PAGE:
MST challenged the hearing officer’s decision by filing a petition for preliminary and permanent injunctive relief and writ of mandamus, compelling the City to award the contract to MST. The trial court held that MST received a fair responsibility hearing, but that the hearing was untimely because it did not take place within five days of the City’s rejection. As a result, the trial court decided that MST was entitled to injunctive relief and ordered the City to award the contract to MST. The City appealed.
The appellate court sided with the City. Noting that “mandamus is an extraordinary remedy,” the court observed that the City is vested with wide discretion when determining the responsibility of a bidder. “When reviewing such a determination, the court should not substitute its judgment for the good faith of the city.” The appellate court noted that it was the responsibility of the lower court to determine whether the City “acted in a fair and legal manner and not arbitrarily” when it disqualified MST as non-responsible. The standard applied by the Louisiana appellate court mirrors that applied in federal bid protest cases – a reviewing court can only set aside a public agency action if it is “arbitrary, capricious, an abuse of discretion, or otherwise not in accordance with law.” 5 U.S.C. § 706(2)(A). “Under this standard, a procurement decision may be set aside if it lacked a rational basis or if the agency’s decision-making involved a clear and prejudicial violation of statute, regulation or procedure,” but this standard is highly deferential. Excel Mfg., Ltd. v. United States, 111 Fed. Cl. 800, 805 (2013).
The appellate court concluded that there was no evidence that the City’s decision was arbitrary, unfair, or contrary to the law. The City complied with Louisiana’s Public Bid Law and afforded MST with plenty of time to provide the required certification before rejecting MST’s bid. Further, the City provided MST with an administrative hearing within the required time. Although it occurred after the City’s rejection, the five-day requirement is based on a determination that the bidder is not responsible, which did not take place until the trial court determined that the lack of certification pertained to responsibility. Therefore, “[i]t was not within the trial court’s purview at that point to substitute its judgment for the good faith of the city.” The appellate court deemed the mandamus improper and reversed the lower court’s decision.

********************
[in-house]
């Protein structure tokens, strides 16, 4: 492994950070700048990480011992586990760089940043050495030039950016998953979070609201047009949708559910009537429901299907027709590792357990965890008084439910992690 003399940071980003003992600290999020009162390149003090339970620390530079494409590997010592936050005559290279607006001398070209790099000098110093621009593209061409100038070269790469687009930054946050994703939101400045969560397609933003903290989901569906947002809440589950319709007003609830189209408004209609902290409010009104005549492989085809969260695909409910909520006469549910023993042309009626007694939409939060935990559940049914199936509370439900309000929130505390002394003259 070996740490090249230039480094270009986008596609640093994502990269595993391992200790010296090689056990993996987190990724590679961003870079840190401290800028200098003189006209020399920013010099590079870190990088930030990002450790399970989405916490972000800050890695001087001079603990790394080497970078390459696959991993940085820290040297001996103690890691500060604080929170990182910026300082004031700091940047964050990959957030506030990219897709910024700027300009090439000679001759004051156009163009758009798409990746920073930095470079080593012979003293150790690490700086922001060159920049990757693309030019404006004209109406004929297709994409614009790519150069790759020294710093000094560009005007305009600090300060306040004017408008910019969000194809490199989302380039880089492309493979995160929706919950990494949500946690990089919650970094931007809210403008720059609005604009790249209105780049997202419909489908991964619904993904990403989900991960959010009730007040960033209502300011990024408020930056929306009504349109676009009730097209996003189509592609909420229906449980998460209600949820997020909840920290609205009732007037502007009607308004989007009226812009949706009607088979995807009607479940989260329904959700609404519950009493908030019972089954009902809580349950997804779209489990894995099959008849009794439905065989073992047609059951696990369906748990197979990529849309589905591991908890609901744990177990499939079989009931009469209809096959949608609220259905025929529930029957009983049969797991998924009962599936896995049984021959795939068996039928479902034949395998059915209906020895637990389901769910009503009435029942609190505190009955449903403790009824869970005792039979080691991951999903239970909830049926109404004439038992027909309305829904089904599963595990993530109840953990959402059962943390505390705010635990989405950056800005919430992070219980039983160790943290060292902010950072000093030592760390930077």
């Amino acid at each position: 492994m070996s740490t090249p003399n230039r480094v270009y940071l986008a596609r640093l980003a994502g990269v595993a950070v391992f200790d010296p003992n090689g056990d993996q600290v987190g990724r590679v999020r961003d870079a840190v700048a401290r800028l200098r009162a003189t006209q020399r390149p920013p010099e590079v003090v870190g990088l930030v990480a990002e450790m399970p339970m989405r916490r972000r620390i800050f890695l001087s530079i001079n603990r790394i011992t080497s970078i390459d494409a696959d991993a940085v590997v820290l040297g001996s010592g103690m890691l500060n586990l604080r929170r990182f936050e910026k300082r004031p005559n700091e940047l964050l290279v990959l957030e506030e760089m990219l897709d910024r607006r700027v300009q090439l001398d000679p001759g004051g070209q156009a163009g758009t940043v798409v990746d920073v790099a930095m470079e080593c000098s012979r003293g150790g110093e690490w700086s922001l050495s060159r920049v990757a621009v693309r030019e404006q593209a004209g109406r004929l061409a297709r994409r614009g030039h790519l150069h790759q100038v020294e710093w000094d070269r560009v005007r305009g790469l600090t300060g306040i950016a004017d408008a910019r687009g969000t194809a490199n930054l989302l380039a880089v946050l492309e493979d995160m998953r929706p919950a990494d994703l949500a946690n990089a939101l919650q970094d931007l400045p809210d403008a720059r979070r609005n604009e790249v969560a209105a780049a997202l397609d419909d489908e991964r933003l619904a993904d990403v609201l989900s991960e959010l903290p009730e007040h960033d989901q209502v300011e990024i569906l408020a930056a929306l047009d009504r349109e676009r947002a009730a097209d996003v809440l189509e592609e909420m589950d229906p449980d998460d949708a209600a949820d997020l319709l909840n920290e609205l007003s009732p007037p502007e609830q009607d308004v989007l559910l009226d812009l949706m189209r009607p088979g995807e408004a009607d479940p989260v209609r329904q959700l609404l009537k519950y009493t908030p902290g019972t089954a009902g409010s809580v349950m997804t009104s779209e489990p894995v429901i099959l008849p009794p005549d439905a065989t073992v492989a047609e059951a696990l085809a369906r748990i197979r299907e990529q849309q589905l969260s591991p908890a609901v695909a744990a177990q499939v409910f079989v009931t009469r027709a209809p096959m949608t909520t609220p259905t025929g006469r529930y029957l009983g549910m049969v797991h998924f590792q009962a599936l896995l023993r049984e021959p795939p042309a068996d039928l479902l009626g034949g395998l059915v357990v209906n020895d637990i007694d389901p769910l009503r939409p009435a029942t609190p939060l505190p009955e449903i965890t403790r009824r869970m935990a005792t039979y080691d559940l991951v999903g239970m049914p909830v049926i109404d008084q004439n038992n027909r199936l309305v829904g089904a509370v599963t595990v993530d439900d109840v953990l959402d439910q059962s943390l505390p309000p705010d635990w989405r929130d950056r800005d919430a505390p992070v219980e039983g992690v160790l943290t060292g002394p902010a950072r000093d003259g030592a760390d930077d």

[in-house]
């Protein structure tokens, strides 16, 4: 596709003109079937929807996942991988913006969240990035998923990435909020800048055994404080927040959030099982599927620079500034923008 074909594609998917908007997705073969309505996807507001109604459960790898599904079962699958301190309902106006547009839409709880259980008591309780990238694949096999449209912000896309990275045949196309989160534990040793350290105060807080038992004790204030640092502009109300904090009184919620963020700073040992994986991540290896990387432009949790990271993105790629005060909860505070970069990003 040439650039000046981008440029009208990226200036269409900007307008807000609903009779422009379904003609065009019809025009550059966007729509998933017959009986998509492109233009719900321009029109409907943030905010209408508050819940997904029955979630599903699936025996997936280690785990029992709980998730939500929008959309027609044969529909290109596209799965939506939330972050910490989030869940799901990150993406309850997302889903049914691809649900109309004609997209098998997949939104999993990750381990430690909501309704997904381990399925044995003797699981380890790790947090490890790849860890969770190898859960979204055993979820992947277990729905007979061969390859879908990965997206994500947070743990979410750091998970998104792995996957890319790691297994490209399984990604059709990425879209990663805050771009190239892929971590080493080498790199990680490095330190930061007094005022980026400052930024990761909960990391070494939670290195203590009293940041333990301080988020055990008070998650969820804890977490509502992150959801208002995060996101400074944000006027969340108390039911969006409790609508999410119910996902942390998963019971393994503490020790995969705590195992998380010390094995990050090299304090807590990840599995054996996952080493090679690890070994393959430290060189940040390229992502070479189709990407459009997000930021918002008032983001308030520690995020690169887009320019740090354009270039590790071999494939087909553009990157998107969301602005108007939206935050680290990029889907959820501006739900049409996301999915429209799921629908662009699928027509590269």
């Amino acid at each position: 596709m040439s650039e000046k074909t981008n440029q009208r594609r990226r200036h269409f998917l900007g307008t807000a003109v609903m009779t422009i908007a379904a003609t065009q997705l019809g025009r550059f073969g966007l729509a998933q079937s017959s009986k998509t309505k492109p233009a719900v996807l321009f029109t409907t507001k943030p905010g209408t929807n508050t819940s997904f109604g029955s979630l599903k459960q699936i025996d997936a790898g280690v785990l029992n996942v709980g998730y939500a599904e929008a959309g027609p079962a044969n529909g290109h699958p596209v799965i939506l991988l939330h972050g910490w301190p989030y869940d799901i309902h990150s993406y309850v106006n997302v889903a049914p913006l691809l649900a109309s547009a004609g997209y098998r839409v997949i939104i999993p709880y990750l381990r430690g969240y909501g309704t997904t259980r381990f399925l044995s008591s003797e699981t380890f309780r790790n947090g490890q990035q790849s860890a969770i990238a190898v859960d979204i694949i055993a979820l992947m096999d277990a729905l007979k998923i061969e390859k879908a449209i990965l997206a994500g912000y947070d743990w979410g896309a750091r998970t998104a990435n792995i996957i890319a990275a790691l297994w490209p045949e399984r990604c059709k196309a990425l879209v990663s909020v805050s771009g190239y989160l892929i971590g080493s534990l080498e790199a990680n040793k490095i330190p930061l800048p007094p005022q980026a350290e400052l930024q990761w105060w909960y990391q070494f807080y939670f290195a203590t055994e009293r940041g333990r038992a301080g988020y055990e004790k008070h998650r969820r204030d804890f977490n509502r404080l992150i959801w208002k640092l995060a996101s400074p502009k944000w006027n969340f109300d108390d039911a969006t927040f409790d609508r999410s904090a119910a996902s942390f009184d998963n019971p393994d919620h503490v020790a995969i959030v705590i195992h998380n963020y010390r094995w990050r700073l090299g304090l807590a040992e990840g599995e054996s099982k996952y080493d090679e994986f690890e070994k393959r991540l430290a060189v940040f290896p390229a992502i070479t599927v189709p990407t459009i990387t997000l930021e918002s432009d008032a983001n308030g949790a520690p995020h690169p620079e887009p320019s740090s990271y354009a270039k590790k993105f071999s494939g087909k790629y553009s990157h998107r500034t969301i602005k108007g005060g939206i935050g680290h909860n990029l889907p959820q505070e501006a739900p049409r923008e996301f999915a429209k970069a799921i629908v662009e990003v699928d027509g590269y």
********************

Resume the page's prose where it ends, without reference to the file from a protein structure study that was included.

The MST Enterprises decision emphasizes the wide discretion afforded to a public entity when making a responsibility determination. So long as the entity makes a good-faith decision that a bidder is non-responsible, then such determination will be upheld. Moreover, the case affirms a court’s role when reviewing the public entity’s decision. Namely, a court is only responsible for determining whether the entity’s decision was so unreasonable as to be arbitrary. Thus, bidders should be mindful from the onset of its two-fold obligation not only to submit a responsive bid, but also to demonstrate its responsibility or ability to perform under the proposed contract.
If you have any questions on this issue, please contact a member of our Government Contracts team.